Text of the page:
This blog became successful because in the early days of blogging, when most blogs were personal diaries, I never wrote about my life. I have also tried to steer clear of any religious, political, or scientific controversies, particularly as the increased exposure led to many people I know reading this blog. But with 10 days left until I’m done writing, it is time to talk about the period in my life that, more than any other single time, has influenced my thinking on business… well, really, on everything.
Last night someone asked me about Mike Huckabee. Without thinking I blurted out that I could never vote for anyone who did not accept the theory of evolution. It wasn’t the right crowd for me to say that.
The me of eleven years ago, if he was still around, would have started an argument with the me of yesterday. Then, in 1997, I was solidly in the creationist camp. It’s not important to talk about what changed my mind, but the process and the results are important, so this is a story about how I came to accept the theory of evolution and how it changed my thinking on many other issues. Comments about the creation and evolution debate will be deleted, so don’t waste your time.
In 1997 I wrote an editorial in the University of Kentucky school paper in which I stated that “evolution has been disproved time and time again.” I wrote that because I believed it. I had looked into the issue, and decided that evolution was wrong. I had researched both sides, I knew all the arguments, and I knew why they did not stand up to scrutiny.
Now, I’ve always been confident in my intelligence. Ok, maybe even a little on the cocky side. In my college days, I spent a lot of time debating creation, evolution, and religion in general on various message boards found around the web. I was constantly told by the evolutionists on these boards (both theists and atheists) that I didn’t really understand evolution. I insisted that I did. Finally, I decided to offer a challenge. They were to recommend three books about evolution and I would refute them page by page.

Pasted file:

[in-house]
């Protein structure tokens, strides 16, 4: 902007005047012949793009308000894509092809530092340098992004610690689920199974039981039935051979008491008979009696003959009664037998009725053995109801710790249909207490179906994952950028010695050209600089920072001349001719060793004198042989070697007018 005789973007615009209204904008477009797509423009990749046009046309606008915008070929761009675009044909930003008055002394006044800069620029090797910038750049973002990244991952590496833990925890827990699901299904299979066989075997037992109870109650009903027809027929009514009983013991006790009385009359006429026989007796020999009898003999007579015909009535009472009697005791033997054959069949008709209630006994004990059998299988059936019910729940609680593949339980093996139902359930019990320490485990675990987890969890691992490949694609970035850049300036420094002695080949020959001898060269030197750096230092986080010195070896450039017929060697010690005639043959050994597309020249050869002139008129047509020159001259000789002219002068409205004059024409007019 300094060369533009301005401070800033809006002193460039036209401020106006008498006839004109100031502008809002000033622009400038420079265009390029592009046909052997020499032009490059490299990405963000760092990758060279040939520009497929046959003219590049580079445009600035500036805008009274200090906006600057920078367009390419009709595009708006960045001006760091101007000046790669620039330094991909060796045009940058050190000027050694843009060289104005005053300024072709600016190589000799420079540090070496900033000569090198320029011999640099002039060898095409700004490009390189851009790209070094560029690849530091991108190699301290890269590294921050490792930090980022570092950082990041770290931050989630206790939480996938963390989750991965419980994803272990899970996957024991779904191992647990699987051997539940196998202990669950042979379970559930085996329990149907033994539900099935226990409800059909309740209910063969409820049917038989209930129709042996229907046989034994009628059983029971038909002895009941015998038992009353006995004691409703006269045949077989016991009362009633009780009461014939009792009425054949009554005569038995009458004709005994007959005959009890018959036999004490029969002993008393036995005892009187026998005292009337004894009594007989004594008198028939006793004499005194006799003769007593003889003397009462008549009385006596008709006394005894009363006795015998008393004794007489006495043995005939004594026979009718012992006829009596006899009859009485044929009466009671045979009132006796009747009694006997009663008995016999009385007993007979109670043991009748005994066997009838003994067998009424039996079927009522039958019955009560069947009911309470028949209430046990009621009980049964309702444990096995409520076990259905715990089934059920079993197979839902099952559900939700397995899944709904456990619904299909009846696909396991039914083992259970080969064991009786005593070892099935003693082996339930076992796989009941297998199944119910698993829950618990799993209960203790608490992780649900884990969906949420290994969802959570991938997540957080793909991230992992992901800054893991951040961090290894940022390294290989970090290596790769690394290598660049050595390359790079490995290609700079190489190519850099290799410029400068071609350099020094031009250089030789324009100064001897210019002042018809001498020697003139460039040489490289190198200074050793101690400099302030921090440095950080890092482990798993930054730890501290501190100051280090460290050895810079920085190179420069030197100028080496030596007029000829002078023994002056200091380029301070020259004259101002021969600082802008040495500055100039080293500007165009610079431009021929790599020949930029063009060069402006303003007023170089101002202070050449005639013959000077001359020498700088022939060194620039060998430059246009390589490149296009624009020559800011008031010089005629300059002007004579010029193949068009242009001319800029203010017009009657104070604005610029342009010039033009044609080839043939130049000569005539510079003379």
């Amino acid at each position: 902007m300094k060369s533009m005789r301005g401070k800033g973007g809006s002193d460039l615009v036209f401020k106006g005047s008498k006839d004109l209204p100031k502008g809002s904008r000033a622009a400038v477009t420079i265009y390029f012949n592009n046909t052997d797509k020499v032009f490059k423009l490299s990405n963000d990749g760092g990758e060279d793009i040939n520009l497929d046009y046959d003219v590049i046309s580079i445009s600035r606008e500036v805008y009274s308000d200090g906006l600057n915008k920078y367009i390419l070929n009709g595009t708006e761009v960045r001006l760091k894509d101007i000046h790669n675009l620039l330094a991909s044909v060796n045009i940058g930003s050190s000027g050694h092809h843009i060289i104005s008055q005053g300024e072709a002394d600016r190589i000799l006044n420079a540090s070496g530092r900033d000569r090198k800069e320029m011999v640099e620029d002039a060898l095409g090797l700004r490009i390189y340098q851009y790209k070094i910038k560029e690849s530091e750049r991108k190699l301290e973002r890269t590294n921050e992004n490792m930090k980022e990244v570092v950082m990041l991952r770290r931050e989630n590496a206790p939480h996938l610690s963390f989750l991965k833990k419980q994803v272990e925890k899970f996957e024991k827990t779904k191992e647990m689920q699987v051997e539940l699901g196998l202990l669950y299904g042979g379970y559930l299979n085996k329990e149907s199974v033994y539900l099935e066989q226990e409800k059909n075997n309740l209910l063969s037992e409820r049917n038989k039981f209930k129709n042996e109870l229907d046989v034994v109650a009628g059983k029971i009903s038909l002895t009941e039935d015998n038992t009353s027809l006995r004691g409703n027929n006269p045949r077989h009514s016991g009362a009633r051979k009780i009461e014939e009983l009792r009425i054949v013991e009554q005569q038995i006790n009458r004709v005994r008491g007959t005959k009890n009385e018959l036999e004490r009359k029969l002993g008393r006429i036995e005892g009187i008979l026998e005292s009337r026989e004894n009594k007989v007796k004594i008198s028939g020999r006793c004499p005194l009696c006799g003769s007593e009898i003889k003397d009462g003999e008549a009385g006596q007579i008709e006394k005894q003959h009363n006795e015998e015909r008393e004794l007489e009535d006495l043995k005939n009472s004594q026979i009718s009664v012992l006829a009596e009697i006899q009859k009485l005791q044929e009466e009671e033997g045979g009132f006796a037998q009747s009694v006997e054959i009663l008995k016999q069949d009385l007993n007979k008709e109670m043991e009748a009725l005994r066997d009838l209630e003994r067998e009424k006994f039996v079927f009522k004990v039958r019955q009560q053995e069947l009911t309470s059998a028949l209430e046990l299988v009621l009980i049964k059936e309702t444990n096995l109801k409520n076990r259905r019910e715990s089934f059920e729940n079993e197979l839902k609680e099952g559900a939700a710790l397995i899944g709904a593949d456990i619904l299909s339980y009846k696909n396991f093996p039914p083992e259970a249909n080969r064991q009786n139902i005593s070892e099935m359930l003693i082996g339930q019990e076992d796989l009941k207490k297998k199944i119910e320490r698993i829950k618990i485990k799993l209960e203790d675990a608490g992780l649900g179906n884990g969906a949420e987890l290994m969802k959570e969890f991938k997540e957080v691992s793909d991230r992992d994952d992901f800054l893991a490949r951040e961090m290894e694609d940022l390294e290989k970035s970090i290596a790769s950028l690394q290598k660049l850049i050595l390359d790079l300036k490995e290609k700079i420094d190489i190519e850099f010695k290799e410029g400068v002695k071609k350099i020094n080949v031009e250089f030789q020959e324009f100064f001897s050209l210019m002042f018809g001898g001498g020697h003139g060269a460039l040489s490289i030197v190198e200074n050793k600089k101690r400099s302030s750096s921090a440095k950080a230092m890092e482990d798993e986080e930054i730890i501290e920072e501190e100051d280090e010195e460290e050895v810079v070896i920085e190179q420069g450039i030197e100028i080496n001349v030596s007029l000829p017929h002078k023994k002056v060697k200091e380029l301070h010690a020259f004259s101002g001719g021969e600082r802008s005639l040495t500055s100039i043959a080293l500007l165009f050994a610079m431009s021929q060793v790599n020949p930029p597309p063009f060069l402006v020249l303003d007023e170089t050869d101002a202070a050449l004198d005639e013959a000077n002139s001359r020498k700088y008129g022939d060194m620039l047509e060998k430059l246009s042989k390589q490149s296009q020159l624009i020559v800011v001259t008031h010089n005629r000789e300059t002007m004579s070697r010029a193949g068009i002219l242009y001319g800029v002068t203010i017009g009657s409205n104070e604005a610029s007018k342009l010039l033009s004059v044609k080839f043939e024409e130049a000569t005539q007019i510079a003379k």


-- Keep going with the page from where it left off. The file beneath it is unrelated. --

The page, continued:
Only one of the books I read, Richard Dawkins’ Blind Watchmaker, really dealt with the creation-evolution debate. The others, Beak of the Finch, and Bully For Brontosaurus, were just popular science books about evolution. Needless to say, I never got around to disproving these books. Instead, I realized that I didn’t fully understand the theory of evolution. It sparked me to read more, and eventually I came around and accepted evolution as a fact.
Talk about cognitive dissonance. I could still remember my mindset a couple of months earlier. If someone had told me I didn’t understand evolution, I would have vehemently denied it, but now, I knew that my denial was wrong. I knew that I had a false confidence in my view on what I considered an important issue. It really shook me up. It made me wonder what else I was wrong about. It made me realize that I could be wrong about things, even if I had 100% confidence that I was right. It spawned the single biggest change that ever took place in my thinking… metacognition.
Metacognition occurs when you think about your thinking. It means that instead of just analyzing evidence at face value, you start to ask questions about why you favor certain facts over others. You think about whether or not you have emotions, cognitive biases, peer pressures, or other things that are affecting your thought processes. You ask yourself if you would think something different if the roles were reversed, if you had a better day, if you had not had such a bad experience last time. Metacognition has become somewhat of an obsession with me.